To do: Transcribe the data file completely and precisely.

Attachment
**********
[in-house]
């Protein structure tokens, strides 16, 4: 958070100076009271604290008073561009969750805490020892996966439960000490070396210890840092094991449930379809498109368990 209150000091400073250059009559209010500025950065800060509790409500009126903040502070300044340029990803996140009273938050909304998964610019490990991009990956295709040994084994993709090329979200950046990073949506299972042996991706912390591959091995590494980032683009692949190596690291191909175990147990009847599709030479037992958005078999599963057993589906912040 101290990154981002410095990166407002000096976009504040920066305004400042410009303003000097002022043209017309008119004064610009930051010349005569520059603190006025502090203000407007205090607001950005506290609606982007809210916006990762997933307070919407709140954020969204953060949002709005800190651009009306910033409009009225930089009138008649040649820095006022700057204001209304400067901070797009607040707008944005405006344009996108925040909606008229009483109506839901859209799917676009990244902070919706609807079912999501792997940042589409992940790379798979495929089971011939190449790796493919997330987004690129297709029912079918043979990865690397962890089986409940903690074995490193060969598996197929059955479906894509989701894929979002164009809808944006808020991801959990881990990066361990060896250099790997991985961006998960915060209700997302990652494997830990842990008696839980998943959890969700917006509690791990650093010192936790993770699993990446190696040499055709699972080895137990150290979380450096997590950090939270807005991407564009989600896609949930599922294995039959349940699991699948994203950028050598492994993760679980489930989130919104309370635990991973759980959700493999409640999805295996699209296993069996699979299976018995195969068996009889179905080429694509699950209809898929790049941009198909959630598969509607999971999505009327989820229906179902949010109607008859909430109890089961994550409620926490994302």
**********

[in-house]
């Protein structure tokens, strides 16, 4: 958070100076009271604290008073561009969750805490020892996966439960000490070396210890840092094991449930379809498109368990 209150000091400073250059009559209010500025950065800060509790409500009126903040502070300044340029990803996140009273938050909304998964610019490990991009990956295709040994084994993709090329979200950046990073949506299972042996991706912390591959091995590494980032683009692949190596690291191909175990147990009847599709030479037992958005078999599963057993589906912040 101290990154981002410095990166407002000096976009504040920066305004400042410009303003000097002022043209017309008119004064610009930051010349005569520059603190006025502090203000407007205090607001950005506290609606982007809210916006990762997933307070919407709140954020969204953060949002709005800190651009009306910033409009009225930089009138008649040649820095006022700057204001209304400067901070797009607040707008944005405006344009996108925040909606008229009483109506839901859209799917676009990244902070919706609807079912999501792997940042589409992940790379798979495929089971011939190449790796493919997330987004690129297709029912079918043979990865690397962890089986409940903690074995490193060969598996197929059955479906894509989701894929979002164009809808944006808020991801959990881990990066361990060896250099790997991985961006998960915060209700997302990652494997830990842990008696839980998943959890969700917006509690791990650093010192936790993770699993990446190696040499055709699972080895137990150290979380450096997590950090939270807005991407564009989600896609949930599922294995039959349940699991699948994203950028050598492994993760679980489930989130919104309370635990991973759980959700493999409640999805295996699209296993069996699979299976018995195969068996009889179905080429694509699950209809898929790049941009198909959630598969509607999971999505009327989820229906179902949010109607008859909430109890089961994550409620926490994302």